A joint declaration covers a large number of areas, focusing on areas of concern, from international security and regional stability, to terrorism and nuclear non-proliferation. The final part of the statement refers to areas of cooperation.
The statement is likely to please the 12 National Science Academies that recently called for research into avian flu not to detract from work already underway in combating the three biggest killers, AIDS/HIV, malaria and TB. "We reiterate our support for multilateral efforts to improve prevention and combat global health threats such as the spread of pandemics, including HIV/AIDS, Malaria and Tuberculosis, and other communicable diseases like SARS and Hepatitis," says the EU-US declaration.
Avian flu was specifically mentioned in the context of more research on limiting any possible spread through effective control in animal health. The bulk of likely areas for new collaborative research come under sustainable development, climate change and energy.
The statement addresses strengthening strategic energy cooperation. Specifically, to support diversification of energy sources and supplies and the accompanying markets and infrastructure. The quicker development of low-carbon technologies and more investment in the clear use of fossil fuels ,are singled out as particular priorities. European researchers lead the way in these technologies.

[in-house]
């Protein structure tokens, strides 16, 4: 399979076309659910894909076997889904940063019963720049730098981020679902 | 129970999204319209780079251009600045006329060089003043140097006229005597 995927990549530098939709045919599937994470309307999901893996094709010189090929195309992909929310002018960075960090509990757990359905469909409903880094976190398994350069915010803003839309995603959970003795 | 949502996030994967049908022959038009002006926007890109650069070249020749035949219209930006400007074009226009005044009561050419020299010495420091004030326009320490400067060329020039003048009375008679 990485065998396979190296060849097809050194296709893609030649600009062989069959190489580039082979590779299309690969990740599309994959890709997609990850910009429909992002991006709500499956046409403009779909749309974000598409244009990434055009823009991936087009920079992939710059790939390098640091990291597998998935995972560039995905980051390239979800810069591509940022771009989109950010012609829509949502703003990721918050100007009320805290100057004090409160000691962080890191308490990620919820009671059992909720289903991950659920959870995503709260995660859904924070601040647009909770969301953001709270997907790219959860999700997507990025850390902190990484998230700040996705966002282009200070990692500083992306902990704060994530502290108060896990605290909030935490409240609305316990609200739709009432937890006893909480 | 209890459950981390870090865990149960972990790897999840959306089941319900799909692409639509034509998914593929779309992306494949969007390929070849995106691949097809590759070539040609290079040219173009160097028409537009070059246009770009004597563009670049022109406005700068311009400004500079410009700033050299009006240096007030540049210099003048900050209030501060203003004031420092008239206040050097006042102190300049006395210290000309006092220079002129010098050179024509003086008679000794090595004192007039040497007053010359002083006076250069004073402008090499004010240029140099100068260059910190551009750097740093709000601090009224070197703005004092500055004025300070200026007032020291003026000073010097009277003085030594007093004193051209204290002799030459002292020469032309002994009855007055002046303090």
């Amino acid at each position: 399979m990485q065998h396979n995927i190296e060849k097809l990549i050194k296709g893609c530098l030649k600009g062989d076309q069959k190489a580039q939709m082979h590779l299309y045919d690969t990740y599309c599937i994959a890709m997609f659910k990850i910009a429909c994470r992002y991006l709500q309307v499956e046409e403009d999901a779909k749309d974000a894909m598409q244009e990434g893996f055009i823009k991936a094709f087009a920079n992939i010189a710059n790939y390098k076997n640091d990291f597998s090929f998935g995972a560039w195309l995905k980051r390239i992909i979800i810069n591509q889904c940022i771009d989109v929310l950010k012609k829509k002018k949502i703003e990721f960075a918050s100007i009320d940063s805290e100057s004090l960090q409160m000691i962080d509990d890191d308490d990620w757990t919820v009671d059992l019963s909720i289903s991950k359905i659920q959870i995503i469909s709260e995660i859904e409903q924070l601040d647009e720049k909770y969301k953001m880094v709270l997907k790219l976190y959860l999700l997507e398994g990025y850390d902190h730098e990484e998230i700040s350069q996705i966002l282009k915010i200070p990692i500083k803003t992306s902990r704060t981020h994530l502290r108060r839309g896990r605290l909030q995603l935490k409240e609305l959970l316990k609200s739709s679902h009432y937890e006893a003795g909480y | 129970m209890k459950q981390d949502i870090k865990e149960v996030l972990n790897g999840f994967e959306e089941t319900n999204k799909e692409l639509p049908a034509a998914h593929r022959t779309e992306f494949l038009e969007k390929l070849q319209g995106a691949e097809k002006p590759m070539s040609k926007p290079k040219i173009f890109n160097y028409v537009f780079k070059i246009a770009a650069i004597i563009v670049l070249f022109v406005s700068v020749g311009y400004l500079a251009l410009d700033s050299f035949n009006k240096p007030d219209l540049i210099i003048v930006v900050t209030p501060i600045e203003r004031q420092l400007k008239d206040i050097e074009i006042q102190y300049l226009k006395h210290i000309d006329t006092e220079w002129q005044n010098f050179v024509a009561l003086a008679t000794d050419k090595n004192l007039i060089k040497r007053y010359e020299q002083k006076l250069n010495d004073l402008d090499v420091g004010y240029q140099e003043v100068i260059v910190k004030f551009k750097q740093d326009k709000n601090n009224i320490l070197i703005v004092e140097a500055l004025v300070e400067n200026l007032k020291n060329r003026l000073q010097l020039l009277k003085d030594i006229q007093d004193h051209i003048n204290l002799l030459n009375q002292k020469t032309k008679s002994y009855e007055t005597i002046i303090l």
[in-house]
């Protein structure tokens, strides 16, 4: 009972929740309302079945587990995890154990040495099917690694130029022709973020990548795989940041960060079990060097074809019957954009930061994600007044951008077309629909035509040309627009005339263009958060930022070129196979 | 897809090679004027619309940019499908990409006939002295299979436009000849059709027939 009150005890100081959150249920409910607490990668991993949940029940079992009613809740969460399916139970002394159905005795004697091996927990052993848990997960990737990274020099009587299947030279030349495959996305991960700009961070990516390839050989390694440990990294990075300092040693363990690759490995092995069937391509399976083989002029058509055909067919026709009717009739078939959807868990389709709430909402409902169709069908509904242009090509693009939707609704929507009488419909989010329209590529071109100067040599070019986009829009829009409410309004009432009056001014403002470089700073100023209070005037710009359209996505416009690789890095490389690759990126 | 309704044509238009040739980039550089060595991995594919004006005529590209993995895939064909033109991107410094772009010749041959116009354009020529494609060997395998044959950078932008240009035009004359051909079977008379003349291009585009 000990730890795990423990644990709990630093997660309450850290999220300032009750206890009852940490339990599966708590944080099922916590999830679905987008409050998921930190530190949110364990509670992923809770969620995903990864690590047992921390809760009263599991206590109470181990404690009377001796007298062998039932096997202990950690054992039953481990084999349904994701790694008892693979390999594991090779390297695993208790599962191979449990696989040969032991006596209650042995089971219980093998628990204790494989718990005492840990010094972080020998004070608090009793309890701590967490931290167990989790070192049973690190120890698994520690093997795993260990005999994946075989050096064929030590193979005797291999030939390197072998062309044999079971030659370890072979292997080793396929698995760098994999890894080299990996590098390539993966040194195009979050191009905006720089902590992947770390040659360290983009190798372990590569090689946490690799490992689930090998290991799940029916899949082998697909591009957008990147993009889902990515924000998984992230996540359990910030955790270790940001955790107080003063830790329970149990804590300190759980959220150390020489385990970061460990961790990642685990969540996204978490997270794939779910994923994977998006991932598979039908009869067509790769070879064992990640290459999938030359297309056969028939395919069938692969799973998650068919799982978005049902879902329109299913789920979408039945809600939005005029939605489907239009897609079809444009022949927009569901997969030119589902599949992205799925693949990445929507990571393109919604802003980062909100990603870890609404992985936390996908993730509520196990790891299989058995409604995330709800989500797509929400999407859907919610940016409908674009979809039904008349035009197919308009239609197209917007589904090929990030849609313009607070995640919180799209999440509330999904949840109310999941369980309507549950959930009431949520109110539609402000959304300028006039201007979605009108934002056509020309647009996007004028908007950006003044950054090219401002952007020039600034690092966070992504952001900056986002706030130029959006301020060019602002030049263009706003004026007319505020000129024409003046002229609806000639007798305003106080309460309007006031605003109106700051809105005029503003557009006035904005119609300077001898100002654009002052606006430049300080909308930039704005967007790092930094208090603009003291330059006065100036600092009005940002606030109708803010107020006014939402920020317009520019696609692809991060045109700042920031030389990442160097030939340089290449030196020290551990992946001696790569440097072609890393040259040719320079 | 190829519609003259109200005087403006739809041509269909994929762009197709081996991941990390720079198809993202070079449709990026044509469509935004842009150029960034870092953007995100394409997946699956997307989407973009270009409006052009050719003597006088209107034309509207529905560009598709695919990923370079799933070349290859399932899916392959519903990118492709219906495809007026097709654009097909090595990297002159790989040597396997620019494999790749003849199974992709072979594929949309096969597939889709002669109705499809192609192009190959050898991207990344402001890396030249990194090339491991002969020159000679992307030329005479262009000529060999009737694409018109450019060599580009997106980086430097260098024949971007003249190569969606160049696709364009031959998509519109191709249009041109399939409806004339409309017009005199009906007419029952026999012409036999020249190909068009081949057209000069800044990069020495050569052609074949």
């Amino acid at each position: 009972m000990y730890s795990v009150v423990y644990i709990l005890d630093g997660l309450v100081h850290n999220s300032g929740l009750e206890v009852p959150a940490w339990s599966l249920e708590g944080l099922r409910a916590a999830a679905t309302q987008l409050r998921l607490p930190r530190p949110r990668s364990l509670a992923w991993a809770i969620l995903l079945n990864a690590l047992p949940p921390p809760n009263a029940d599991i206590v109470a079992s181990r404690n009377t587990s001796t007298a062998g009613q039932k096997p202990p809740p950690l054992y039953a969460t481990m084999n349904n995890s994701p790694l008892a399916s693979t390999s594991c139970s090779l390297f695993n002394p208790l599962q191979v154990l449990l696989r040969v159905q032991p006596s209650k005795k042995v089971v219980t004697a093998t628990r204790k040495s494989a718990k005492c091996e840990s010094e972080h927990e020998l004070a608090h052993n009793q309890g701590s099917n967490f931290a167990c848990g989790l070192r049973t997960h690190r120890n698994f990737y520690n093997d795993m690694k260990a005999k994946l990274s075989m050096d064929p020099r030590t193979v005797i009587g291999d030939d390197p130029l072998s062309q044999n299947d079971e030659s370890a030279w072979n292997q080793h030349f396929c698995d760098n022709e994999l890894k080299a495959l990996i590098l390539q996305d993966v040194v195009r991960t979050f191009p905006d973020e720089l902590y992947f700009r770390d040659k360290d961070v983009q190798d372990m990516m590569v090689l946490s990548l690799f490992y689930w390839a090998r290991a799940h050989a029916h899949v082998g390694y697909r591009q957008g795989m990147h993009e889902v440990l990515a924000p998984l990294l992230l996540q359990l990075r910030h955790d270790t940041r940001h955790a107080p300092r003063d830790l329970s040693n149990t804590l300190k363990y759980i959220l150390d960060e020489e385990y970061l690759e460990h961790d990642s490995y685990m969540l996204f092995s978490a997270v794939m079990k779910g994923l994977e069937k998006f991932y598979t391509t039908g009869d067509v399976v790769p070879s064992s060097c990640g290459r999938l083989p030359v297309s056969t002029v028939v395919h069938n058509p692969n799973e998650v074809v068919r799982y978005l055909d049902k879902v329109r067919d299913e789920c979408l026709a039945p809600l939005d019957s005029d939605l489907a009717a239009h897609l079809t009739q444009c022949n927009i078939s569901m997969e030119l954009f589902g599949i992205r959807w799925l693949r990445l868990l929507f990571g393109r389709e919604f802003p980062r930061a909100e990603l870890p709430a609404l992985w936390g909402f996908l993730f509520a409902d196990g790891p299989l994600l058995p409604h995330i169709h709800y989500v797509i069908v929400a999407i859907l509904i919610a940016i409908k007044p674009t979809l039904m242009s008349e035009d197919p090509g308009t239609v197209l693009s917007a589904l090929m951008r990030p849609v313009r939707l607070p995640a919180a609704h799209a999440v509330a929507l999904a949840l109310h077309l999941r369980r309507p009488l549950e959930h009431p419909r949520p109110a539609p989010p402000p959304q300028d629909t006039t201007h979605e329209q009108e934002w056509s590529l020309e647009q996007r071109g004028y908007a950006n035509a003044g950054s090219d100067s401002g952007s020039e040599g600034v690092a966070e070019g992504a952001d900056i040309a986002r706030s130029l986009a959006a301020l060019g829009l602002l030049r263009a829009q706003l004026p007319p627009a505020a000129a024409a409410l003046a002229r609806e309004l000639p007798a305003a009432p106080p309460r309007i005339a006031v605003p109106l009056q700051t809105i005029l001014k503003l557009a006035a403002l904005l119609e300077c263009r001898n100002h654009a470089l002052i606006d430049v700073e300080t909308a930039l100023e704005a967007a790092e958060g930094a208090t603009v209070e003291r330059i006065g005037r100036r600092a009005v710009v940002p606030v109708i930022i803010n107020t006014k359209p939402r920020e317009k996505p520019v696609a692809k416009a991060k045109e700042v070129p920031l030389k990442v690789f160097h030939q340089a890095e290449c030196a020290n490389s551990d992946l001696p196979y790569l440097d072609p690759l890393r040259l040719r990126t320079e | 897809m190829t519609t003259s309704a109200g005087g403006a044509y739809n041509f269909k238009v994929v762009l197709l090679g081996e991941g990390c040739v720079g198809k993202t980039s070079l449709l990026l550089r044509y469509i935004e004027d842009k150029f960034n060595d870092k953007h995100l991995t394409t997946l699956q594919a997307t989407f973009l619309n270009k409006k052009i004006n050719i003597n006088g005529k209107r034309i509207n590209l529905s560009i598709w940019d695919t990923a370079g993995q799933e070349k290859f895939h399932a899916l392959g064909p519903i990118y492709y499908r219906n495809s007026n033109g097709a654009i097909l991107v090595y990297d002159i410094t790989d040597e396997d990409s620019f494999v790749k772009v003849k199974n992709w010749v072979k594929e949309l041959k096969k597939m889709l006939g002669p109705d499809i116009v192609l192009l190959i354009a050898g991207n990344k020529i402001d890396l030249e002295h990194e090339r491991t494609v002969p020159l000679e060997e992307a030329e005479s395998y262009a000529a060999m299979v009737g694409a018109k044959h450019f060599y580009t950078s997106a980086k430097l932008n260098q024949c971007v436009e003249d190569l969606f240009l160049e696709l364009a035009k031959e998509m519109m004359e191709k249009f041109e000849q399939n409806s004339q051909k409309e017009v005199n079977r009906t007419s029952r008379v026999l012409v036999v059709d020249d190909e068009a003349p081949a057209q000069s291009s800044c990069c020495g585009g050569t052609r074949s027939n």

The statement also opens energy access to developing nations, with a particular focus on renewable and clean sources. To monitor these developments, the declaration agrees "to establish an EU-US High Level Dialogue on Climate Change, Clean Energy and Sustainable Development to build on existing bilateral and multilateral initiatives". Both parties also agree to "work more closely to address the serious and long-term challenge of climate change, biodiversity loss and air pollution".
The EU and US also want to "enhance our dialogue to promote a more efficient international patent system". Although this Action Strategy for the Enforcement of Intellectual Property Rights will mainly focus on issues such as piracy and counterfeiting, there may be implications for innovative companies "offering public-private partnerships to protect intellectual property".
The statement also strengthens and extends the exchange programmes in higher education, and notes the arrival of FP7 and similar initiatives addressing innovation in the US. "We pledge to keep our investment regimes open and to build on existing investment flows to boost growth and create jobs in the transatlantic economy. We will address obstacles to transatlantic investment with a view to promoting closer economic integration."
The statement should increase opportunities for researchers on both sides of the Atlantic to tap into both EU and US funding strands, and accelerate research in these areas.
For further information please read the joint declaration: